Gun owners in Washington State are gearing up for a pivotal fight over the right to keep and bear arms in the next legislative session, with gun control advocates pushing for numerous infringements on the rights of residents in the form of bans on the most common ammunition magazines, expanding gun-free zones, and more.
The next session in Olympia is what’s known as a “short session”, where lawmakers will have only 60 days to introduce and pass legislation, which might make it difficult for some of these bills to become law. Still, the state has seen gun control bills pass through both the state legislature and via the referendum process in recent years, and municipalities like Seattle, Edmonds, and Tacoma move to pass their own local gun control ordinances as well, which is a sign that anti-gun lawmakers may view these gun control bills as a top priority.
Rep. Javier Valdez, D-Seattle, sponsored the high-capacity magazine bill, which got a public hearing and committee vote before it stalled.
Valdez said he plans to introduce a new version of the ban, which will be officially requested by both Ferguson and Gov. Jay Inslee. The bill would prohibit sales of magazines with more than 10 rounds of ammunition, said Valdez.
“I think our Washington state residents want us to take action, they want to ensure that our state and our Legislature are doing everything they can” to keep people safe, he said.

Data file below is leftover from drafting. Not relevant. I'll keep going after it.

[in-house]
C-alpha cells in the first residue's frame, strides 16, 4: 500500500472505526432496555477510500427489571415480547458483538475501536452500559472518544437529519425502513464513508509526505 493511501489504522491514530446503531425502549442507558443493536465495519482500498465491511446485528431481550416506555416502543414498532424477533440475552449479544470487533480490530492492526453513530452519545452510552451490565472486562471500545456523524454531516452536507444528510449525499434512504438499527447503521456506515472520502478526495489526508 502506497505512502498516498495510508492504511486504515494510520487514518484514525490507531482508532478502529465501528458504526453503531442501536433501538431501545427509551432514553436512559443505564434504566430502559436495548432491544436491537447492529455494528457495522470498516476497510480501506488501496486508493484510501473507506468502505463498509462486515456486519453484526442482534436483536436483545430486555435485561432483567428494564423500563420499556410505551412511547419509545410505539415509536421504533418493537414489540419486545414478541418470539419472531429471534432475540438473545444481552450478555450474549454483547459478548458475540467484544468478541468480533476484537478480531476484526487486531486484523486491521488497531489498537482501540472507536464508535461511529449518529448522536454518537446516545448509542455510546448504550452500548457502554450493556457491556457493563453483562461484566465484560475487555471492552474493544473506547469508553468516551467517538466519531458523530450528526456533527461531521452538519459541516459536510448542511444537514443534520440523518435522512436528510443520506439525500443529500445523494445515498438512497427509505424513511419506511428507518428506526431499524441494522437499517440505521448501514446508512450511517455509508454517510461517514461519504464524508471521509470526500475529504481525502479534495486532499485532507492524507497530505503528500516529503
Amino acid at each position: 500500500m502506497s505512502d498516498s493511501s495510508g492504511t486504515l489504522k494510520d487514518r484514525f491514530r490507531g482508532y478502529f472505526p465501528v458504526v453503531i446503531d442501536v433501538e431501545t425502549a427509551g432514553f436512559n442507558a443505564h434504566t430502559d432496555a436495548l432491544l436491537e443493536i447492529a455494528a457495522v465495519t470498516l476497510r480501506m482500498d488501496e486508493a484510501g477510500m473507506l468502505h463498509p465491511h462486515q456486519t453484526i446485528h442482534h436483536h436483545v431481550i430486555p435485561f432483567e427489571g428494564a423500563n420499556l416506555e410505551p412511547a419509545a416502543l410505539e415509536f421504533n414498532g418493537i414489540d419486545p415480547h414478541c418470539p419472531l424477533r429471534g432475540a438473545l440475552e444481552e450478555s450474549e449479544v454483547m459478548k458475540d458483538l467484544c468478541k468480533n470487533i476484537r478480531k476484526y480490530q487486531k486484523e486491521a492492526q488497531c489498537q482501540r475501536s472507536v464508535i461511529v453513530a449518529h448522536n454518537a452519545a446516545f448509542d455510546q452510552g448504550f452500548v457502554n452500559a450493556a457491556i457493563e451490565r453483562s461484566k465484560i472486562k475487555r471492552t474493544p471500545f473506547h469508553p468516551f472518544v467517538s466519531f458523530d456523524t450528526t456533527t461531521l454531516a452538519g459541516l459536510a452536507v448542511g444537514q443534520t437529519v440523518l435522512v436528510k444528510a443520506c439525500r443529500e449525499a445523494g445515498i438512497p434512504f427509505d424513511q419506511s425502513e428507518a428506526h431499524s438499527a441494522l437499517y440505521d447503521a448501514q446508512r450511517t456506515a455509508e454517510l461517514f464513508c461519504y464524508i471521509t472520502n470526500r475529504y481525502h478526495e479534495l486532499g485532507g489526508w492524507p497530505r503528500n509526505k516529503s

Rep. Lauren Davis, D-Shoreline, sponsored a version of the gun-free zone legislation last year. The proposal would expand the existing prohibition of guns in certain areas — such as at K-12 schools — to child care centers, parks and libraries.
Davis said a pared-down version that just expands the prohibition to child care centers, which passed the Senate last year, could be more likely to pass in 2020.
Gun owners aren’t the only ones being targeted by anti-gun lawmakers with new or re-introduced pieces of legislation. State Rep. Amy Walen wants to go after those retailers who sell ammunition.
Her bill would prohibit individuals who aren’t allowed to possess a firearm from having ammunition, too. It would require businesses that want to sell ammunition but aren’t already authorized firearms dealers to get a license, she said.
And Walen said she wants to create a voluntary program for sellers to report purchases of extraordinarily large amounts of ammunition.
For example, if someone “comes in to buy 1,000 rounds, I would be worried,” she said.
A thousand rounds of ammunition is a fun weekend for a lot of gun owners. Heck, that’s two big boxes of .22LR, but to Rep. Walen it’s an (insert ominous music) arsenal.
Democrats control both chambers of the legislature in Washington State, but gun owners and Second Amendment supporters have been able to successfully beat back some of these proposals in recent sessions, thanks in part to more conservative Dems representing rural parts of the state. Whether that will continue to be the case is very much an open question. We’ve already seen a number of counties and sheriffs in Washington State adopt Second Amendment Sanctuary language in an attempt to push back on the anti-gun legislative agenda, and I expect that any efforts to infringe on the rights of residents will result in even more counties joining the movement. Though it may not prevent the laws from being passed, that may very well result in the laws not being enforced in broad swaths of the state.